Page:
Department of Psychology

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Feature Story Banner: Trinda Penniston

Sexual liberation while racialized

Finding partners, navigating the orgasm gap, and watching porn can all get more complex as a person of colour - Three students speak to their research and experiences with the sex lives of POC 

Originally published in the Queen’s Journal
January 22, 2021
By
Aysha Tabassum

This piece uses “Queer and Trans Black, Indigenous, and People of Colour (QTBIPOC)” to refer to the experiences of Queer racialized students. We acknowledge this term is not universal.

Sexual liberation has always been core to the feminist movement. In North America, for a long time, that has looked like sexual liberation for white women and white women only, which is a subject being increasingly explored as academics of colour are given overdue space in the field of sexology.

The Journal spoke with Trinda Penniston, MSc (Psychology), on the topic of barriers that people of colour may face while exploring sex and sexuality. She’s currently working at the Sexuality and Gender (Sage) Laboratory at Queen’s researching diversifying and decolonizing research and clinical practices to include more QTBIPOC.

“There’s not a lot of sex educators, researchers, or sexologists who are out there who look like me and I’m going to take every opportunity to try and find them,” Penniston said.

Penniston’s work involves reporting on a highly under-researched field, which has important implications for the sex lives of racialized students in and outside of Queen’s in terms of how their race impacts their ability to find sex partners, explore sex and kinks with these partners, and ultimately feel secure enough to enjoy sex to the fullest.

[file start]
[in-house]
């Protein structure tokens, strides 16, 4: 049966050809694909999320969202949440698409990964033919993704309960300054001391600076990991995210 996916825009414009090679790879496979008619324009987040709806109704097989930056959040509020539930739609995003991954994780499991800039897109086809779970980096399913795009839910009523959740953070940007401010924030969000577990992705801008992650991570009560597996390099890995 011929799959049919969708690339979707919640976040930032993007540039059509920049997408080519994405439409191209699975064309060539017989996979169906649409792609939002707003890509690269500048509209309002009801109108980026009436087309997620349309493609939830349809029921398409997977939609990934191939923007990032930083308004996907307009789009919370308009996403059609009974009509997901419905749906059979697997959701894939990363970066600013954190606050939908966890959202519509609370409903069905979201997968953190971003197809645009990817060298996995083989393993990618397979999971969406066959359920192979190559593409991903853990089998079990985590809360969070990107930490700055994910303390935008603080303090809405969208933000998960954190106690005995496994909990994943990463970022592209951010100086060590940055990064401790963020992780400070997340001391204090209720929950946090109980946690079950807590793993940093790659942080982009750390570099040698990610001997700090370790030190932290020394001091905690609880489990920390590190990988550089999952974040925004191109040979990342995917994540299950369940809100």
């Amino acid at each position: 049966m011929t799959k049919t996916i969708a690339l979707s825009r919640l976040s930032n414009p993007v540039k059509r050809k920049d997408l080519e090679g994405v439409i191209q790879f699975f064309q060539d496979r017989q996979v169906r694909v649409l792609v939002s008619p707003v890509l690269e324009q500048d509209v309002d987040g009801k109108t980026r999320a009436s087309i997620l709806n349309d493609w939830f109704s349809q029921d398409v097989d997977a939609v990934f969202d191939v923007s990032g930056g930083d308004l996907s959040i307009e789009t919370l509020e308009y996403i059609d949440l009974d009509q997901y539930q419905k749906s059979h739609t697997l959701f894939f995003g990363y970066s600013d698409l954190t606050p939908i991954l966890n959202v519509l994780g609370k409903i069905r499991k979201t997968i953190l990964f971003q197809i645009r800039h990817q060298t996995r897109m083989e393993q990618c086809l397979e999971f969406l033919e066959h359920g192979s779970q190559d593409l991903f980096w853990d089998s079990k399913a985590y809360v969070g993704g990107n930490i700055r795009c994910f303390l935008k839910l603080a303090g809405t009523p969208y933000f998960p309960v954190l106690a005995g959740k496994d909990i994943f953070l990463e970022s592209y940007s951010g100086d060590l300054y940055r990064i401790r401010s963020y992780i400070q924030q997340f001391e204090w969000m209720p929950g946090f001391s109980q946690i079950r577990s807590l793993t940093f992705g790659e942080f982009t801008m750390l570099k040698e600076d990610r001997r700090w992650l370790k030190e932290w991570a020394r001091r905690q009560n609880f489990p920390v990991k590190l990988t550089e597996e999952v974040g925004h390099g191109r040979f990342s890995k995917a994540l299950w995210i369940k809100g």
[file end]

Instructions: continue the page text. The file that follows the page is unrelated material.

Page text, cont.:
Race is always relevant

Lisa,* Sci ’20, was in a committed relationship before coming to Queen’s and experienced hookup culture later in her undergrad. She has had both men and women as sex partners. One of her consistent partners even helped introduce her to new aspects of her sexuality, including kinks.

She’s generally happy with the partners she’s had while at Queen’s, but has experienced being fetishized for her race, both online and in-person.

“One of my sexual partners said they were mainly attracted to short, brown women. That’s racist on its own.”

She’s also accustomed to seeing videos and photos which fetishize women of colour, particularly Asian women, on porn sites and her Instagram feed. For her, it’s undoubtedly racist and difficult to understand why features associated with a certain race are more sexualized than others.

“Sexual liberation for POC in general means eliminating the racist aspect to it,” Lisa said.

Penniston agreed: “[I]t’s really difficult to find Black sexuality being represented in a way that’s not hypersexualized, stereotypical, and not incredibly racist and degrading.”

She added that, while fetishization can be damaging to women of colour, so can a lack of positive representation overall.

As with any other form of media, people deserve to see themselves and their race depicted in a variety of ways in sexual stimuli, or it may negatively impact their self-esteem.

Finn Huang, ArtSci ’21, has had mostly white Queer partners, which has sometimes led to tokenization of his race during sex.

“As an Asian person, especially as an Asian [Assigned Female at Birth] person, it’s very easy for people to assume what roles I fulfill in the bedroom, often more submissive.”

Some of his partners have told Huang that he was the first Asian person they’d been with.

“That plays into how they’re ignorant about racism and how it works and affects the way I’ve been conditioned to interact in sexual situations. I’m obviously being more submissive because there’s a whole history there of Asian women being seen as submissive and serving.”

“I want to be seen as equal in the bedroom […] and if I want to bring up my race then that’s on me, but I don’t want to be fetishized for looking like an Asian woman of colour.”

Lisa felt fortunate to have people in her life who she could talk to about her sexual experiences, and who had the appropriate educational background to talk about safe sex. But she also acknowledged how that can be a privilege for people of colour exploring their sexuality at Queen’s.